The Master of the Collins Hours
Le Sacerdoce de la Vierge
title means "The Priesthood of the Virgin." This unusual
puts the Virgin Mary in the garb of a priest at Mass, standing at an
altar with a Gospel Book in
her right hand. Her left hand holds that of a child, who tugs
at her garment with his right. (We take the child to
be Christ, though his halo does not have the usual cross on it.)
of the image may be understood in the words on the banner next to
the kneeling donor: "Digne vesture au prestre souverain," "Vestment
worthy of the sovereign priest." In the French, "priest" is
grammatically masculine, so it refers to Christ, not Mary; she is the
"vestment" worthy of bearing the Son of God, who will be both priest
and victim in the
sacrifice of Calvary.
Gospel Book that Mary carries in the image supports this incarnational
theme. The gospel is God's Word, just as Christ
is the eternal "Word made flesh" of John 1. Mary "carries"
both. Moreover, the French word "carry" also means "wear," so in
wearing the priestly garments she is again "carrying" the Sovereign
Priesthood that is her son.
tugging at the priestly vestment has a double value. It "humanizes" him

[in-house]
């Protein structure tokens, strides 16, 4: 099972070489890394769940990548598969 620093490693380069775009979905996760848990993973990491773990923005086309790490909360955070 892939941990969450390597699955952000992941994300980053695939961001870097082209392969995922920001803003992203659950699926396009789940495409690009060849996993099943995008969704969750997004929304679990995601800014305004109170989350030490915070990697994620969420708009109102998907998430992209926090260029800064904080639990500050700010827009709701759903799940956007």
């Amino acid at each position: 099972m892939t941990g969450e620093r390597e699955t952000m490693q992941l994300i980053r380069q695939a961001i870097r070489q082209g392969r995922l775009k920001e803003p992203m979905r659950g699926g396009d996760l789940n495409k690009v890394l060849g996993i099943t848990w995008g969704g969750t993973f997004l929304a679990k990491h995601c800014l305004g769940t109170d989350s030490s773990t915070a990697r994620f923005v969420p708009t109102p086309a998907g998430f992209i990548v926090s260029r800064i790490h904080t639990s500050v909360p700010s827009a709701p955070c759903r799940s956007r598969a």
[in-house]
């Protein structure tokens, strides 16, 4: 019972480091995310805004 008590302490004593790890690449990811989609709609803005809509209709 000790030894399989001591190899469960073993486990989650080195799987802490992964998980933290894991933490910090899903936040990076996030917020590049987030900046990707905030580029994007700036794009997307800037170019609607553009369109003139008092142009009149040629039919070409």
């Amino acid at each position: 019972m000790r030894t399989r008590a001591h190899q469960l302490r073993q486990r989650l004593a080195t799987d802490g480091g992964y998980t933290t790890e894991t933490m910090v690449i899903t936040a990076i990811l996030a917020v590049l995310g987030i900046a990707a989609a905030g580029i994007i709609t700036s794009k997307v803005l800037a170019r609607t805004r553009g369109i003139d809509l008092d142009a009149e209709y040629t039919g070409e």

in giving him a gesture common to children that we
know in daily life. But it also represents the eagerness of the
Son of God to take up his destiny as priest and victim in the sacrifice
that will save mankind, the sacrifice that the Mass recalls. This
combining of "humanizing" features with foreshadowings of the Passion
is seen in many Madonna and Child images of the time -- for example,
the Veneziano Madonna
in which the child plays with a goldfinch whose red marking looks
forward to the blood he will shed at the Crucifixion.
contemporary work with a similar weaving together of Marian and
incarnational themes is the English "I
Sing of a Maiden that is
Makeles," which closes with the paradox, "Well may such a maiden
God's mother be."
Detail: Mary and the child
the Virgin Mary
Photographed at the
site by Richard Stracke